Oil eases on worries Omicron

Oil futures fell on concerns that rising coronavirus cases worldwide could reduce crude demand, as new doubts emerged about the efficacy of vaccines against the Omicron variant.

Brent futures fell 76 cents, or 1.0 percent, to $74.39 a barrel, while WTI crude in the United States fell 38 cents, or 0.5 percent, to $71.29.

The Organization of Petroleum Exporting Countries (OPEC) increased its forecast for global oil demand in the first quarter of 2022. Nonetheless, it kept its full-year growth forecast, claiming that the Omicron variant would have a minor impact as the world adjusted to the COVID-19 pandemic. To prevent the spread of the Omicron variant, governments worldwide, most recently the United Kingdom and Norway, tightened restrictions.

At least one person died in the United Kingdom after contracting Omicron, marking the first publicly confirmed death worldwide from the rapidly spreading variant.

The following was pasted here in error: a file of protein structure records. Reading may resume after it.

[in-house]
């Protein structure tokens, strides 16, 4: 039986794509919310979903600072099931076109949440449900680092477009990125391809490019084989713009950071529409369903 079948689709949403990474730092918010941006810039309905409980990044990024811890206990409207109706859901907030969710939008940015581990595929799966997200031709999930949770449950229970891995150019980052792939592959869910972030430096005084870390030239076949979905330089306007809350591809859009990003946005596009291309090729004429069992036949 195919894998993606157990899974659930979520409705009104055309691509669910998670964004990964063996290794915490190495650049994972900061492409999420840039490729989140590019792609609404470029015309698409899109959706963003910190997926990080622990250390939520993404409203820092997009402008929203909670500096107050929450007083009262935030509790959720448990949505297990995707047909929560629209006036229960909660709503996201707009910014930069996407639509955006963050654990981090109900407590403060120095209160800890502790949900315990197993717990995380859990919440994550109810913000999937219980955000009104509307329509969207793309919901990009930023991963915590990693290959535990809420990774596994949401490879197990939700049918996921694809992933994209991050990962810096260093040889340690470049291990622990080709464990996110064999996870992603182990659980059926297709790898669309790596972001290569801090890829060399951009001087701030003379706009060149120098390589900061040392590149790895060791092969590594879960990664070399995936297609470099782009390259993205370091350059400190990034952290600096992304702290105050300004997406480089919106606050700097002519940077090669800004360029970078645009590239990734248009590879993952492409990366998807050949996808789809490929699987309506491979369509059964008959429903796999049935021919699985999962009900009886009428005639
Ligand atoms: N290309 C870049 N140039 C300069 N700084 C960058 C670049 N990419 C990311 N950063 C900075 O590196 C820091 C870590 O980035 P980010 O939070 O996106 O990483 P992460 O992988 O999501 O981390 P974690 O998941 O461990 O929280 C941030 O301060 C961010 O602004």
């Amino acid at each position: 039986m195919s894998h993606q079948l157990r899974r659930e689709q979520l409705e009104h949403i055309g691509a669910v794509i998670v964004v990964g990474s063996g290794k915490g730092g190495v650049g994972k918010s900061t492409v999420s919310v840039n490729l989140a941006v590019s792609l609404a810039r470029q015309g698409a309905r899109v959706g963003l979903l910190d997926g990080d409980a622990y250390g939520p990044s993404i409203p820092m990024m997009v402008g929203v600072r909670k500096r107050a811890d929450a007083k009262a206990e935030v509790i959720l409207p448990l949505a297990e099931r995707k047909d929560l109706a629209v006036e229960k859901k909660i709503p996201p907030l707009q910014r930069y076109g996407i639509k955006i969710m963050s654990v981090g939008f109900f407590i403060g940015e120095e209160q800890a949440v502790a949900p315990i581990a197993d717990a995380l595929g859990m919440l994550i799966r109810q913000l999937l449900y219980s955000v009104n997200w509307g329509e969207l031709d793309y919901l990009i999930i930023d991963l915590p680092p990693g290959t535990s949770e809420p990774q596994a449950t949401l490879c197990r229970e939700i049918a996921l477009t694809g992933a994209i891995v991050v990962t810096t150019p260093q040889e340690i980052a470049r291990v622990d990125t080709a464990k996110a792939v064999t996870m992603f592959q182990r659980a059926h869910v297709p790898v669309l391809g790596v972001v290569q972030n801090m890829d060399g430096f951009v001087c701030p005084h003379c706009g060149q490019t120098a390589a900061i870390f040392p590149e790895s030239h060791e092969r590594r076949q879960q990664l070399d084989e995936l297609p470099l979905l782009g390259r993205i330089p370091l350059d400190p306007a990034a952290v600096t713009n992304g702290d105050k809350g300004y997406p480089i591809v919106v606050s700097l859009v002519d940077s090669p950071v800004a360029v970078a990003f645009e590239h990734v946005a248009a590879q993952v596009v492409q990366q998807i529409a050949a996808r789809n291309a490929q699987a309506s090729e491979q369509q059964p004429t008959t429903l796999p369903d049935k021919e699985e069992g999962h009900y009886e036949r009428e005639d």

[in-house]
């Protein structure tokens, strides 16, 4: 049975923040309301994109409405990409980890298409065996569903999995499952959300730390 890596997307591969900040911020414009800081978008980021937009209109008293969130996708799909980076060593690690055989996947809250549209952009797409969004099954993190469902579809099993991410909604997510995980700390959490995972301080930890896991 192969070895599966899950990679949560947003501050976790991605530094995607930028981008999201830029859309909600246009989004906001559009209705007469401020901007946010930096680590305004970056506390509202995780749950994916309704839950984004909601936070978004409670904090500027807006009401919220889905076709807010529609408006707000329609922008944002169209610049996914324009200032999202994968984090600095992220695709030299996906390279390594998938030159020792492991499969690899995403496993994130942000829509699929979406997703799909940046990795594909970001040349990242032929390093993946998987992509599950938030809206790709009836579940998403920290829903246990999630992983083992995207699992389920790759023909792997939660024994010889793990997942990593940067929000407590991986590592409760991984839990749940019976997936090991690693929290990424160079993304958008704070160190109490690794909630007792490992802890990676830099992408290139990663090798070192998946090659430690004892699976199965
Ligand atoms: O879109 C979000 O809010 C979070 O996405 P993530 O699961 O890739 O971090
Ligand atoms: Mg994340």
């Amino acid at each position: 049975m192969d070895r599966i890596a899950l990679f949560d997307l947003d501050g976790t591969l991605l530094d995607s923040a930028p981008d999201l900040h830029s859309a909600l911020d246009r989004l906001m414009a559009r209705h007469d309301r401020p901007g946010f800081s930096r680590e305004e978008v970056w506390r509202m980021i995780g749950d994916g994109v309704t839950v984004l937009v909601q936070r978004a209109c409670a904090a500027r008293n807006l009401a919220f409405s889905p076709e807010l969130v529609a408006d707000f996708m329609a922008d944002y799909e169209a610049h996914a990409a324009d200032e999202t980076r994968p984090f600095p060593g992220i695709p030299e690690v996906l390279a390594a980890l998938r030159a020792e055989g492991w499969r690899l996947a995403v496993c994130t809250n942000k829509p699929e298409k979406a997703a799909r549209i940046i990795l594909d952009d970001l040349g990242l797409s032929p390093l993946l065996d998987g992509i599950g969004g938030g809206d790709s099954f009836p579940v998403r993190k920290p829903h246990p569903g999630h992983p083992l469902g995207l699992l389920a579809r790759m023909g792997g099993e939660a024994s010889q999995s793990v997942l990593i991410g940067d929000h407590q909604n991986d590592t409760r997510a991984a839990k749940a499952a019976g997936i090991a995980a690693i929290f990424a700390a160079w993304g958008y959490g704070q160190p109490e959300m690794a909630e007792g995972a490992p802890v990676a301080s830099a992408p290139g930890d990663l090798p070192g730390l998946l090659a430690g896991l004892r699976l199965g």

This year, Zhejiang, a central manufacturing province in China, battled its first COVID-19 cluster, with hundreds of thousands of residents quarantined. China is the world’s largest crude oil importer, and those barrels could come under pressure fairly quickly if Covid spreads unchecked in the world’s most populous country. OPEC and its allies, known as OPEC+, will decide on their output policy.

At the group’s next meeting, Iraq’s oil minister predicted that OPEC would maintain its current policy of gradually increasing supply by 400,000 barrels per day.

Oil markets may be in for a rough patch as reduced exploration and drilling investments threaten to reduce crude production by 30 million barrels per day by 2030. Meanwhile, according to government data, crude output from the Permian basin, the most significant oil shale formation in the United States, is expected to reach a record high in January.

Natural gas prices in Europe rose 11% on Monday, owing to colder forecasts and concerns that Gazprom’s (MCX: GAZP) PAO’s Nord Stream 2 gas pipeline from Russia to Germany will remain closed if Russia renews its aggression against Ukraine.

This pipeline would help boost European gas supplies, which were at an all-time low for this time of year. Higher gas prices should boost demand for oil as European manufacturers and power generators switch from scarce and expensive gas to oil to fuel their facilities.




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